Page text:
Amid mounting tension, Viswanathan Anand’s defensive skills came to the fore and foiled 24-year-old Russian Sergey Karjakin’s desperate bid for victory. After six hours, the eventual draw gave Anand the title with a round to spare in the World Candidates chess tournament at Khanty Mansisyk, Russia, on Saturday.

The 91-move draw with black pieces took Anand’s tally to eight points from 13 rounds and put him 1.5 points clear of a five-man pack in the second spot.

After the longest game of the competition, a “too tired” but pleased Anand said: “I was pleasantly surprised how I played. Before the tournament, I did not know what to expect. But it went ridiculously well. To win this tournament is incredibly important. It’s a very, very strong field. Very happy with my results, obviously. Today was close, one day when I was shaky, and perhaps, under the circumstances, I should not whinge too much.”

The unbeatable lead confirmed Anand’s claim to be the challenger to Magnus Carlsen in the World title match in November. Last year, Carlsen had dethroned Anand in Chennai.

Major factor

A major factor that settled the title in the penultimate round was the shock defeat of second-placed top seed Levon Aronian. The pre-event favourite and World No. 2 lost to the lowest rated player in the field, Russia’s Dmitry Andreikin, and that helped Anand’s cause.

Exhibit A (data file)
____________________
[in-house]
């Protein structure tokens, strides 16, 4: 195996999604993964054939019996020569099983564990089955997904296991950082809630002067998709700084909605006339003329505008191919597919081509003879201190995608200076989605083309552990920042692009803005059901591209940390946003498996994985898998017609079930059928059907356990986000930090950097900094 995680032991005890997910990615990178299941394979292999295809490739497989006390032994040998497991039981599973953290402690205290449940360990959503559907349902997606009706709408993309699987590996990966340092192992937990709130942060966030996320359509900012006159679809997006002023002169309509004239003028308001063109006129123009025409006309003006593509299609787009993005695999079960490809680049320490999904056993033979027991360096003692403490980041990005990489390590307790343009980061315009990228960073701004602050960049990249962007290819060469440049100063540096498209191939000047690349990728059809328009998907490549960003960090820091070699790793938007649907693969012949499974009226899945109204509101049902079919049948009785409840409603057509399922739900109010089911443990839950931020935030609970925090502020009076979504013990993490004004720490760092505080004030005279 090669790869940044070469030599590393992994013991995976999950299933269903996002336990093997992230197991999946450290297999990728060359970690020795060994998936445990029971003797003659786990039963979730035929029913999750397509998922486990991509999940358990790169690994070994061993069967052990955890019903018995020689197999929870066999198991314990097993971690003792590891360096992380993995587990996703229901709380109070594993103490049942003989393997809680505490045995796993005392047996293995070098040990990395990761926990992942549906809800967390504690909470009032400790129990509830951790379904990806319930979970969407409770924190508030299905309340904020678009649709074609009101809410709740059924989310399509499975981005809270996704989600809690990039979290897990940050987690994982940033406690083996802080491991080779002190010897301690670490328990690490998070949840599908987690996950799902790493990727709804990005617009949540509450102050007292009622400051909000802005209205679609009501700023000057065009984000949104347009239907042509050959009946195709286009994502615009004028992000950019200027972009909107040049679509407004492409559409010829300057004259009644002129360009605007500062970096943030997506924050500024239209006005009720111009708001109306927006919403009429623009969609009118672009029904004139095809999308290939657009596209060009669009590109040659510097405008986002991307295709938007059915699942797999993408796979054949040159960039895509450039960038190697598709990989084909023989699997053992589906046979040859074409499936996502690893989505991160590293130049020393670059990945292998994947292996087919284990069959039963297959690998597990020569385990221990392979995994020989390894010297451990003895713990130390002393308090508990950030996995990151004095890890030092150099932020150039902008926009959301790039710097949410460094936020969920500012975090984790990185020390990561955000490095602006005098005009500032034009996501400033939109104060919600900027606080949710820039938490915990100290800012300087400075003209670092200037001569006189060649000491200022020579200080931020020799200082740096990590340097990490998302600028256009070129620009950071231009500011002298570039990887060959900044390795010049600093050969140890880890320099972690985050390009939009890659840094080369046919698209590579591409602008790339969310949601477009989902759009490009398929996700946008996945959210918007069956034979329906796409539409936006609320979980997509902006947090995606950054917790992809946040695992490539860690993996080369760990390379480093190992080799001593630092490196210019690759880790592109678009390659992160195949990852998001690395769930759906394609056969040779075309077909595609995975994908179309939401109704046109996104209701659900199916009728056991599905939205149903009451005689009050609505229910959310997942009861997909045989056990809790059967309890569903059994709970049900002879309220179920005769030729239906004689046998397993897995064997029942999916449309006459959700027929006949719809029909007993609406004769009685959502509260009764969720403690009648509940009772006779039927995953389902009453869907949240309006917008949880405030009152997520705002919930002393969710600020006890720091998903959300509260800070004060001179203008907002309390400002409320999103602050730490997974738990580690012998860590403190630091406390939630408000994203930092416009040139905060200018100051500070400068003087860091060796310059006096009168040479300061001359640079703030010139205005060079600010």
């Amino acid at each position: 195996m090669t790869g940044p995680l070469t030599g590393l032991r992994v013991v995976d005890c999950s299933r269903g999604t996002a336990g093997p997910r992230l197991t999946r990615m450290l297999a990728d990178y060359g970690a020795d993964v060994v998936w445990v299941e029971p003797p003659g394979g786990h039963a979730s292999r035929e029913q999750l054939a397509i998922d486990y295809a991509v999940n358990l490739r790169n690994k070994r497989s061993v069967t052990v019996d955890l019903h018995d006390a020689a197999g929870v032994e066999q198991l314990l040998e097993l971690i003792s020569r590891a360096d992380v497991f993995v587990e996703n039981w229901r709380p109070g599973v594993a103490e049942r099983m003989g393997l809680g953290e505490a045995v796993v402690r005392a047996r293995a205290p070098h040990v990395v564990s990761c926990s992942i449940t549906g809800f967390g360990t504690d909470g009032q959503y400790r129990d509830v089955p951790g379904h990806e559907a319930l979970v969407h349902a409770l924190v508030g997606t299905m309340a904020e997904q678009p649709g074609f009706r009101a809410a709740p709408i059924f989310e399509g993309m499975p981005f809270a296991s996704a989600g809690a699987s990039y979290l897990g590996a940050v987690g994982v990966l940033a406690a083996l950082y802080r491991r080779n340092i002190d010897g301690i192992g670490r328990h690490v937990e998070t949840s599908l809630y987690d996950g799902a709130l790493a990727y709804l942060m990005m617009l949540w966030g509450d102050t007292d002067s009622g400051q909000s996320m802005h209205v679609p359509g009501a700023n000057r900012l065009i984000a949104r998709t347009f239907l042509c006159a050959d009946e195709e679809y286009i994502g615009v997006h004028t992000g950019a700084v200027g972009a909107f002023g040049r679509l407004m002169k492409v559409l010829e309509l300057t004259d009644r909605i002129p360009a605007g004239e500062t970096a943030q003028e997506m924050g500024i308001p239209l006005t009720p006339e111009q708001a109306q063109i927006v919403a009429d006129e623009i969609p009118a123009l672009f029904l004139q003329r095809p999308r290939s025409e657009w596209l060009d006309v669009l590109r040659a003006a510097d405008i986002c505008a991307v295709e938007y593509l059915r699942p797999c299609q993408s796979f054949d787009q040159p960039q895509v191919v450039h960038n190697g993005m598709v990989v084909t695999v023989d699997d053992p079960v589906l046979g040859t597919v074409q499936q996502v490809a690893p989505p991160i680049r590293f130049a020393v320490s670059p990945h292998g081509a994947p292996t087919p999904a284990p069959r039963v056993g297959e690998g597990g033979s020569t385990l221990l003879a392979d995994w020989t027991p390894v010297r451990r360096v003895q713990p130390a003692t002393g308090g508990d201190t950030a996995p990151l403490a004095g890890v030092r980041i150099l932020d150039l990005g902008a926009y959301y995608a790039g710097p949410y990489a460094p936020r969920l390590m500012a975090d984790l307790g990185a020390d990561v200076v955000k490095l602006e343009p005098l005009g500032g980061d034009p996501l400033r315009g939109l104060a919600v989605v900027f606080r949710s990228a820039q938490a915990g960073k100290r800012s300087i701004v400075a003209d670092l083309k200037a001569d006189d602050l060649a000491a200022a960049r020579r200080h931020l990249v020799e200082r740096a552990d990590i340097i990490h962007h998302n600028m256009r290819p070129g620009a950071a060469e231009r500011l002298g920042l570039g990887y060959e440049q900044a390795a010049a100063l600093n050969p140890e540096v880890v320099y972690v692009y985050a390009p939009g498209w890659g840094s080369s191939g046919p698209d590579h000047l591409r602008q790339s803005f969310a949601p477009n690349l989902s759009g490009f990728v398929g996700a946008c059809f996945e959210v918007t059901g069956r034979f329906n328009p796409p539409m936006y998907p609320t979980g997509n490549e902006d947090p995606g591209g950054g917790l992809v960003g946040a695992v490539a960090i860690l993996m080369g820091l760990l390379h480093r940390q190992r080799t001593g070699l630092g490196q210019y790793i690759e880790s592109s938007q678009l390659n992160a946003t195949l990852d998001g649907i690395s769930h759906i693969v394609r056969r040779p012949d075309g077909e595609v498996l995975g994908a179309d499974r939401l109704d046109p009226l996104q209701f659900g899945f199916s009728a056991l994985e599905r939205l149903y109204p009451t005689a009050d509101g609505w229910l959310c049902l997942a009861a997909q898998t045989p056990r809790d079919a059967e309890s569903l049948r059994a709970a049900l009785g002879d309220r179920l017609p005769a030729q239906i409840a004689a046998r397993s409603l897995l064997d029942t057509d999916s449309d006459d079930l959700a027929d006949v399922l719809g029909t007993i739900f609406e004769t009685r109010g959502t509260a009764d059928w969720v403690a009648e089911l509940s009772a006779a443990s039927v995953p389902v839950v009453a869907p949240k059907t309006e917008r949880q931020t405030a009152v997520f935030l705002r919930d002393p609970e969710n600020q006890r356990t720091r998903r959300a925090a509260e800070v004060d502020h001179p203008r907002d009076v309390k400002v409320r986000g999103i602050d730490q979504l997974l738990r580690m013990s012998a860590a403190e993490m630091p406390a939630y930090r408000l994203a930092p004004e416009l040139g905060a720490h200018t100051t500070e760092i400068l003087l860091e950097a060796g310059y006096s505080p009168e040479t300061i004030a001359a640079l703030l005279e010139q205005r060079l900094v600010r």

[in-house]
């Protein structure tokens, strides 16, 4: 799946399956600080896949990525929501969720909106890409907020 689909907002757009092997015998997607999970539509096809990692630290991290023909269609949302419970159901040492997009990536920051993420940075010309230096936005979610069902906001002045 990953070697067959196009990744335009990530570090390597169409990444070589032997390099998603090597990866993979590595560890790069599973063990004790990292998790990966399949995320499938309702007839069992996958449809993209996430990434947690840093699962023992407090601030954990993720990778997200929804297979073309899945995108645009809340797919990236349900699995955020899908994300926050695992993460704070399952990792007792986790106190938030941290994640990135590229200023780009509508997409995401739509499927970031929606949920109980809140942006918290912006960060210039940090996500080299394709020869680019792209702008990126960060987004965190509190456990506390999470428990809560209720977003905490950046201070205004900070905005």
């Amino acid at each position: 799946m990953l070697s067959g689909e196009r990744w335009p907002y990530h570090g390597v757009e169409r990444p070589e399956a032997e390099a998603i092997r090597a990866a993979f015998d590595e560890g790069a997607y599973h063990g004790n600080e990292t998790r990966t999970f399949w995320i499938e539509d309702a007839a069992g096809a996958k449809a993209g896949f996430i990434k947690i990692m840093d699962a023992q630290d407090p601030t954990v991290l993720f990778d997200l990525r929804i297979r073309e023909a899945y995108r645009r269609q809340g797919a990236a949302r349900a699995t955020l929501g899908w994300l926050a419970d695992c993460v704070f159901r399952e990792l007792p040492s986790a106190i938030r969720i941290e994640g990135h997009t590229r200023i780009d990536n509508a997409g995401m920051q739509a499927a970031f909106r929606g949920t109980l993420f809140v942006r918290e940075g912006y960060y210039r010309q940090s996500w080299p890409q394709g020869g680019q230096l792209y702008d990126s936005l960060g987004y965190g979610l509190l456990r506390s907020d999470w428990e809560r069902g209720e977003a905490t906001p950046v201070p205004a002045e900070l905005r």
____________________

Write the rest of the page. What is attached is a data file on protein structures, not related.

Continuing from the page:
Taking the lead after winning the first round against Aronian, the 44-year-old Anand never trailed.

By becoming the challenger, Anand also becomes the first player to be in the world title matches eight times and winning in all three formats — knockout, double-round robin and match-play. His effort this month has also brought him €135,000! On a day when Vladimir Kramnik avenged the loss suffered to bitter-rival Veselin Topalov, Anand and Karjakin were involved in a Queen’s Gambit battle.

As the game approached the first time control, a tactical skirmish followed when Anand won back a pawn by trading rook for a bishop and knight.

The position that followed demanded precise play from Anand and he was equal to the task. On this day, Anand’s vast experience stood out and provided another example of why the chess world respects his endgame skills.

The results: 13th round: Sergey Karjakin (Rus, 6.5) drew with Viswanathan Anand (8); Dmitry Andreikin (Rus, 6.5) bt Levon Aronian (Arm, 6.5); Vladimir Kramnik (Rus, 6.5) bt Veselin Topalov (Bul, 5.5); Peter Svidler (Rus, 6) drew with Shakhriyar Mamedyarov (Aze, 6.5).

Final round pairings: Anand-Svidler; Aronian-Karjakin; Mamedyarov-Kramnik; Topalov-Andreikin.

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